Breaking down youth brand loyalty

Posted by Amy Henry on Thu, Oct 06, 2011 @ 09:32 AM

In our recent YouthBeat data, we’ve notice some interesting – but not altogether unpredictable – statistics…Kids, tweens and teens are most likely to cite a favorite film or book that’s part of a franchise or series. Year after year, they choose SpongeBob as their favorite cartoon character. Their favorite clothing brands continue to include adidas and Nike. And their list of favorite foods stays the same year after year.

But conventional wisdom tells us that kids, tweens and teens are fickle. Many marketers have made the decision to ignore younger audiences for just this reason.

So what’s the real story on youth brand loyalty?

First, it’s complicated. Like most questions pertaining to youth, simple dichotomies need not apply. Brand loyalty lives on a continuum, not on the poles. And the answer to the question, “Are today’s youth brand loyal?” is, frustratingly, “It depends.”Brand Loyalty

And what does it depend on? Age and stage for one. It’s likely that individual kids, tweens and teens are more inclined towards brand loyalty than other members of their cohort, but as a group, we often see recognizable patterns. For kids, “brand” loyalty looks more like passion for a favorite character, property or food. It’s just as likely to apply to the “type of mac and cheese my mom makes” as it is to a specific brand. For these younger youth, brands aren’t public displays or cultural currency in the same ways as they are for tweens and teens, but they do serve as symbols of sameness – or an affirmation of the familiar. Youth love what they love, and are loyal to those products and experiences that provide them with the comfort they seek. Even when they try out something new, it’s typically because there’s an element of the familiar in that new thing…So for brands, a friendly warning – “new” doesn’t mean never been seen. But for kids, and even moreso with tweens and teens, authenticity is important. Even if a brand isn’t the property of their generation, youth prefer brands that have a reliable essence but don’t back away from a brand refresher once in a while.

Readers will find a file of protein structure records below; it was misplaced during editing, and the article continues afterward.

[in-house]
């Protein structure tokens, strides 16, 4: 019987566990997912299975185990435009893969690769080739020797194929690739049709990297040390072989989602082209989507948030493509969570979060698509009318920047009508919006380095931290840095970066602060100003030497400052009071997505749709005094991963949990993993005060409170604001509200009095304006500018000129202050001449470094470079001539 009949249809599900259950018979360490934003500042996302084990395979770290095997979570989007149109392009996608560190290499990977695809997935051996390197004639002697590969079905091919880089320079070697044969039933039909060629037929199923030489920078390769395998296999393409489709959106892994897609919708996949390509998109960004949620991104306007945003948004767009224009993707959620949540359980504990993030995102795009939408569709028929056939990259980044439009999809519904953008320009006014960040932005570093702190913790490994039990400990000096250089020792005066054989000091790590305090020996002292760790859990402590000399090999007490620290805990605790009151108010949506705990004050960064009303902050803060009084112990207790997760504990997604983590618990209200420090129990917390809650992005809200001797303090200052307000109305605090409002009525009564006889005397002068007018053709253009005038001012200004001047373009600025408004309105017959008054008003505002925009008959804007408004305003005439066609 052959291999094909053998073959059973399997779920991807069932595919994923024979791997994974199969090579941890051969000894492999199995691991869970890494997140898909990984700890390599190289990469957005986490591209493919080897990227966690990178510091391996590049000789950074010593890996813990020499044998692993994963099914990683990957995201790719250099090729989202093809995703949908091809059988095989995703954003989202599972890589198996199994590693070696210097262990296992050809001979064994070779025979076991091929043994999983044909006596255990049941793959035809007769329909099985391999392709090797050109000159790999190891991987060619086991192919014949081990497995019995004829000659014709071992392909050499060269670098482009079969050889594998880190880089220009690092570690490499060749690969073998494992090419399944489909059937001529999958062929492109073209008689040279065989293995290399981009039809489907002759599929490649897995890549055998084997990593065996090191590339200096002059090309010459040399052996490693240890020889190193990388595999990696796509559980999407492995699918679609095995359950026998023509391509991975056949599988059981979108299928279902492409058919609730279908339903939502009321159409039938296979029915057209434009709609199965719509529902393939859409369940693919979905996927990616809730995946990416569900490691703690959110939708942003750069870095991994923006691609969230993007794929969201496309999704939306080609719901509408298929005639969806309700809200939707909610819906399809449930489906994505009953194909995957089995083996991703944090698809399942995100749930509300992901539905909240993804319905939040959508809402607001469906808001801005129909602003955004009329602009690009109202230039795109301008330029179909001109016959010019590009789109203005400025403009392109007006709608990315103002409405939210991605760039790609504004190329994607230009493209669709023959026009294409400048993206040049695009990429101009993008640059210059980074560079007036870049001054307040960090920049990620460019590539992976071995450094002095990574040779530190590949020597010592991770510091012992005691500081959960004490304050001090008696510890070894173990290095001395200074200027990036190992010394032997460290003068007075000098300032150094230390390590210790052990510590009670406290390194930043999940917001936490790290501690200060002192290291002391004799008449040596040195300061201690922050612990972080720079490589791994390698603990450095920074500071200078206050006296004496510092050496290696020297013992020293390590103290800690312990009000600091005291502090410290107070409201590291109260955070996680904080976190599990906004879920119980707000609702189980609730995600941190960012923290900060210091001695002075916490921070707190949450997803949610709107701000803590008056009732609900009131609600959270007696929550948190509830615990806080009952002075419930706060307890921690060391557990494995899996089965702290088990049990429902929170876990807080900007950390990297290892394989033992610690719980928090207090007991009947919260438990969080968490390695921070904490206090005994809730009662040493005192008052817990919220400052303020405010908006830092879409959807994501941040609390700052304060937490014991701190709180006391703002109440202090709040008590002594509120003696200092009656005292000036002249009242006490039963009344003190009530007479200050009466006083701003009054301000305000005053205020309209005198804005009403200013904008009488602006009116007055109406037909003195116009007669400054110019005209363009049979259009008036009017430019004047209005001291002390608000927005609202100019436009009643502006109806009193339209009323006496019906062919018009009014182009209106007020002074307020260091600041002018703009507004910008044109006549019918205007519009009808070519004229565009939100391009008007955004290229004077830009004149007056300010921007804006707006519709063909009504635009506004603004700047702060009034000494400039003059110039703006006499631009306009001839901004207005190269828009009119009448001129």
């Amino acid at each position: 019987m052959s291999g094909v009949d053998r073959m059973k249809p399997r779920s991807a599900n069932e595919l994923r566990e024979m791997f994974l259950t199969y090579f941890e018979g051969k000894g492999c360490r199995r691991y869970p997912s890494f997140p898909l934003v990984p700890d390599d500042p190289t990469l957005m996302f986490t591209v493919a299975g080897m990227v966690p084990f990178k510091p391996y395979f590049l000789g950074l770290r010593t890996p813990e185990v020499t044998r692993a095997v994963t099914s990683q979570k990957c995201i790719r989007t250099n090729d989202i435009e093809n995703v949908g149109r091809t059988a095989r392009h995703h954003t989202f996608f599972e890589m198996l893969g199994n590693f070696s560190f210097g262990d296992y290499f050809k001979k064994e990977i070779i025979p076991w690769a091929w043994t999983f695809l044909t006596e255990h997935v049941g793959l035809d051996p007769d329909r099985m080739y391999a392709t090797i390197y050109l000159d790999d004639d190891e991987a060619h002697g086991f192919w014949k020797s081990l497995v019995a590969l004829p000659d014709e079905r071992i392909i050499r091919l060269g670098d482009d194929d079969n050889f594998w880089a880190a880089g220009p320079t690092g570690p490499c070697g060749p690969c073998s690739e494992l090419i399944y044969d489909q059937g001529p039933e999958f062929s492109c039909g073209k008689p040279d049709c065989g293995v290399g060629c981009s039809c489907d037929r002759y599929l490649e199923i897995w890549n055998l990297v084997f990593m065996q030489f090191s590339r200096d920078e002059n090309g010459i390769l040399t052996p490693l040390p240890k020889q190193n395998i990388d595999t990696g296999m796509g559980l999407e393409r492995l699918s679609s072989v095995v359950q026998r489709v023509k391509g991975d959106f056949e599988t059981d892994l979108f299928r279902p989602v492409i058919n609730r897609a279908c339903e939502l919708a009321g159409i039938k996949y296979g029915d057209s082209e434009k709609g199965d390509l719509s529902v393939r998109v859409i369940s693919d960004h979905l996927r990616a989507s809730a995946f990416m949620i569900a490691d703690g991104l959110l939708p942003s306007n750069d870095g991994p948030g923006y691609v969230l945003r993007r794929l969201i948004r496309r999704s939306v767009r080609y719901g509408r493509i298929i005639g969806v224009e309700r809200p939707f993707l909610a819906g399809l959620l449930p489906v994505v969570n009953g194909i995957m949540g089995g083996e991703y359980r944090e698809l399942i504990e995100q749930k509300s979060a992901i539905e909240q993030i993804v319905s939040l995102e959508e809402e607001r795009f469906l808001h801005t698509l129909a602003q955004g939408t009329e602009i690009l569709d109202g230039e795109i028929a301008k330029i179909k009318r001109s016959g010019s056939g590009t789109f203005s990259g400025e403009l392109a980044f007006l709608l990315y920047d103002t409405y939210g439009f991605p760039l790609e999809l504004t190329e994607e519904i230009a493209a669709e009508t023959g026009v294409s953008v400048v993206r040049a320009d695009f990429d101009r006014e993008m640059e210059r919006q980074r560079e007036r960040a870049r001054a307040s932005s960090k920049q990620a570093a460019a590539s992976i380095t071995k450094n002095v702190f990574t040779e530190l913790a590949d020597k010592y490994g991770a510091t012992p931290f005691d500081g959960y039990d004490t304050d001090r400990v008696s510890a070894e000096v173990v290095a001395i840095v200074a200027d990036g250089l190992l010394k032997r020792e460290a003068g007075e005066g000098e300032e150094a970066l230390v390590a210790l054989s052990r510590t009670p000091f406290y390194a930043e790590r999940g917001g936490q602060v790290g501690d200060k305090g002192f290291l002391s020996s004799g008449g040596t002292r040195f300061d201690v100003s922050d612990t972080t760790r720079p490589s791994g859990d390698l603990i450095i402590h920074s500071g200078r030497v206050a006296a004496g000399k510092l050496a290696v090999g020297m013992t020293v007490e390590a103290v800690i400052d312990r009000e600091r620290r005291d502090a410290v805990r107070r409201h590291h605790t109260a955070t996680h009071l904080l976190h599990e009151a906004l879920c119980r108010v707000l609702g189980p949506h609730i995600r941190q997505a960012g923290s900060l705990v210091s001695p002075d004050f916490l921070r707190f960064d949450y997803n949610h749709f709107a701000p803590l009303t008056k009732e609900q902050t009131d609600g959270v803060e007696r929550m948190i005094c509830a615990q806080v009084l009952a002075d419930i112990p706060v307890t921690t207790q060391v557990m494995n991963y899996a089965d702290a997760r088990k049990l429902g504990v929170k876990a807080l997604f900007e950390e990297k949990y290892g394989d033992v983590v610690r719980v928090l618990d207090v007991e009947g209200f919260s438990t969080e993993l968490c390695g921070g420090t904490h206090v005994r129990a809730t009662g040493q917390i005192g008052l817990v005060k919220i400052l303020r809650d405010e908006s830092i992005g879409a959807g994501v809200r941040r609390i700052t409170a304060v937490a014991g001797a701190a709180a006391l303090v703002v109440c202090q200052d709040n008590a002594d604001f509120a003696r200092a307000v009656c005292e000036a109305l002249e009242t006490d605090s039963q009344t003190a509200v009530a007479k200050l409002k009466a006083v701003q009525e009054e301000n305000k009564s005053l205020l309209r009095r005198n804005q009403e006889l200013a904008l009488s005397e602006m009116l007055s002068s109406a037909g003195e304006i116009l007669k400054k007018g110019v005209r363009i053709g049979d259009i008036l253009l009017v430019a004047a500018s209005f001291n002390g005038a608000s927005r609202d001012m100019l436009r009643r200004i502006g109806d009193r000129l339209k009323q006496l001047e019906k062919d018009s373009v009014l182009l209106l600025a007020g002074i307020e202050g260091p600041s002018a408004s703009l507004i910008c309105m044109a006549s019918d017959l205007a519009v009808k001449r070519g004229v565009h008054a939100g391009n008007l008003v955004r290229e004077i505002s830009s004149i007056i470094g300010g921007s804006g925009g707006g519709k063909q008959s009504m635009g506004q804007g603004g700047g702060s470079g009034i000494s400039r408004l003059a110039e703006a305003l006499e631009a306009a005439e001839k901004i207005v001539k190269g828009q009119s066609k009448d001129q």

Loyalty also depends on the category…Let’s face it: some categories invite improvisation, and others need to nurture the new with more subtlety. For tweens, loyalty to favorite foods lingers, but, at least for girls, clothing is a chance to change things up. But while tweens are willing to try new styles, and with that, experiment with new brands, they also seek stand-bys that can serve as filters. With so many options, and tweens so concerned with avoiding missteps, retailers and brands that serve as safe symbols provide tweens with the net they need when they’re tip-toeing into new fashion territory. For teens, brand loyalty matters less, as teens are constantly on the look-out for that new and undiscovered item that fits “brand me” – not that they can fit into.

And, finally, loyalty can languish if a product or category no longer meets their needs (which do change). While there are timeless cues that can help guide us when we’re thinking about the things that teens want, we also know that wants change over time. Teens are caught in a cultural feedback loop – they may dictate what the market makes, but they also develop new needs based on what’s offered to them. And because of this, loyalty can be fleeting. Teens might prefer Apple right now, but even a brand as bankable as this one is vulnerable to the next cell phone manufacturer who delivers the perqs teens want at the price that fits their budget (or their parent’s). In categories like technology, in particular, teens are on the lookout for the latest big thing, and this means that loyalty must be earned, not assumed, among this group of youth.

What does this tell us? We think loyalty is worth nurturing among the youth market, but it can’t be left to develop on its own. Youth respect brand integrity, but expect brand evolution at the same time. And finally, figuring out the right strategy for your brand requires a little resistance: beware of simple formulas for creating loyalty with youth, and instead, take the time to look and listen to how they’re living and changing with your brand in the real world.

Tags: kids, Youth, Teens, culture, tweens, Apple